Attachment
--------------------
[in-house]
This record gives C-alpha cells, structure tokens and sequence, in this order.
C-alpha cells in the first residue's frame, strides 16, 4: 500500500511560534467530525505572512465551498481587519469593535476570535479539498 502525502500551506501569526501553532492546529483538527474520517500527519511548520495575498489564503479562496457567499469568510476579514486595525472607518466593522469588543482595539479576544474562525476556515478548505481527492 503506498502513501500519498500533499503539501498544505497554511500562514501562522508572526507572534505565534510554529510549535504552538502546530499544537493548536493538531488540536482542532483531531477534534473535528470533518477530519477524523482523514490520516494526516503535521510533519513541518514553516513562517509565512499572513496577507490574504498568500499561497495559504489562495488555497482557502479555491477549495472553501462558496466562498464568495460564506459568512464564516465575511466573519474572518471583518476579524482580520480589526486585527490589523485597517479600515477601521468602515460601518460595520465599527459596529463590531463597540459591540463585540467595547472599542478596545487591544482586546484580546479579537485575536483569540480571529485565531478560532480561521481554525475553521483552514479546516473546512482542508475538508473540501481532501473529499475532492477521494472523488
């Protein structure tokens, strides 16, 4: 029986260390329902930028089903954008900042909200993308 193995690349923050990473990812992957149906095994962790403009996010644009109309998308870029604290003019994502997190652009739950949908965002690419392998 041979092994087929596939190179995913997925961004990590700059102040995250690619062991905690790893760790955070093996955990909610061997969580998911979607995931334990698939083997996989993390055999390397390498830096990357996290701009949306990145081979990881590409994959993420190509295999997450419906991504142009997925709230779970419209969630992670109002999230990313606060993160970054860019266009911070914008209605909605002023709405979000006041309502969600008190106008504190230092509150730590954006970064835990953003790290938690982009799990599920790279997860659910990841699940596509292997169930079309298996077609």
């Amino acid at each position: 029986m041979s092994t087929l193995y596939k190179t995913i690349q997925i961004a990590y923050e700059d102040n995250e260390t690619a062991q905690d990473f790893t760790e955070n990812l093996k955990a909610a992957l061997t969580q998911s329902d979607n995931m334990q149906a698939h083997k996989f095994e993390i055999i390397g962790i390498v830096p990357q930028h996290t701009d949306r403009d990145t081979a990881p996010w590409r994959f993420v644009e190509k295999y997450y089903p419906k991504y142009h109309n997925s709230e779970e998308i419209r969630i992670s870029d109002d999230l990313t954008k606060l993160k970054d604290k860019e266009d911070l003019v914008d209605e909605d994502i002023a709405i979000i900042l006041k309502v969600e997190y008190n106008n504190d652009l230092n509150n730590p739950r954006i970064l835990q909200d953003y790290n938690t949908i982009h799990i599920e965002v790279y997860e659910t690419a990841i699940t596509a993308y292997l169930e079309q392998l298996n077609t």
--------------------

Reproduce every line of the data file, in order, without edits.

[in-house]
This record gives C-alpha cells, structure tokens and sequence, in this order.
C-alpha cells in the first residue's frame, strides 16, 4: 500500500511560534467530525505572512465551498481587519469593535476570535479539498 502525502500551506501569526501553532492546529483538527474520517500527519511548520495575498489564503479562496457567499469568510476579514486595525472607518466593522469588543482595539479576544474562525476556515478548505481527492 503506498502513501500519498500533499503539501498544505497554511500562514501562522508572526507572534505565534510554529510549535504552538502546530499544537493548536493538531488540536482542532483531531477534534473535528470533518477530519477524523482523514490520516494526516503535521510533519513541518514553516513562517509565512499572513496577507490574504498568500499561497495559504489562495488555497482557502479555491477549495472553501462558496466562498464568495460564506459568512464564516465575511466573519474572518471583518476579524482580520480589526486585527490589523485597517479600515477601521468602515460601518460595520465599527459596529463590531463597540459591540463585540467595547472599542478596545487591544482586546484580546479579537485575536483569540480571529485565531478560532480561521481554525475553521483552514479546516473546512482542508475538508473540501481532501473529499475532492477521494472523488
């Protein structure tokens, strides 16, 4: 029986260390329902930028089903954008900042909200993308 193995690349923050990473990812992957149906095994962790403009996010644009109309998308870029604290003019994502997190652009739950949908965002690419392998 041979092994087929596939190179995913997925961004990590700059102040995250690619062991905690790893760790955070093996955990909610061997969580998911979607995931334990698939083997996989993390055999390397390498830096990357996290701009949306990145081979990881590409994959993420190509295999997450419906991504142009997925709230779970419209969630992670109002999230990313606060993160970054860019266009911070914008209605909605002023709405979000006041309502969600008190106008504190230092509150730590954006970064835990953003790290938690982009799990599920790279997860659910990841699940596509292997169930079309298996077609």
């Amino acid at each position: 029986m041979s092994t087929l193995y596939k190179t995913i690349q997925i961004a990590y923050e700059d102040n995250e260390t690619a062991q905690d990473f790893t760790e955070n990812l093996k955990a909610a992957l061997t969580q998911s329902d979607n995931m334990q149906a698939h083997k996989f095994e993390i055999i390397g962790i390498v830096p990357q930028h996290t701009d949306r403009d990145t081979a990881p996010w590409r994959f993420v644009e190509k295999y997450y089903p419906k991504y142009h109309n997925s709230e779970e998308i419209r969630i992670s870029d109002d999230l990313t954008k606060l993160k970054d604290k860019e266009d911070l003019v914008d209605e909605d994502i002023a709405i979000i900042l006041k309502v969600e997190y008190n106008n504190d652009l230092n509150n730590p739950r954006i970064l835990q909200d953003y790290n938690t949908i982009h799990i599920e965002v790279y997860e659910t690419a990841i699940t596509a993308y292997l169930e079309q392998l298996n077609t």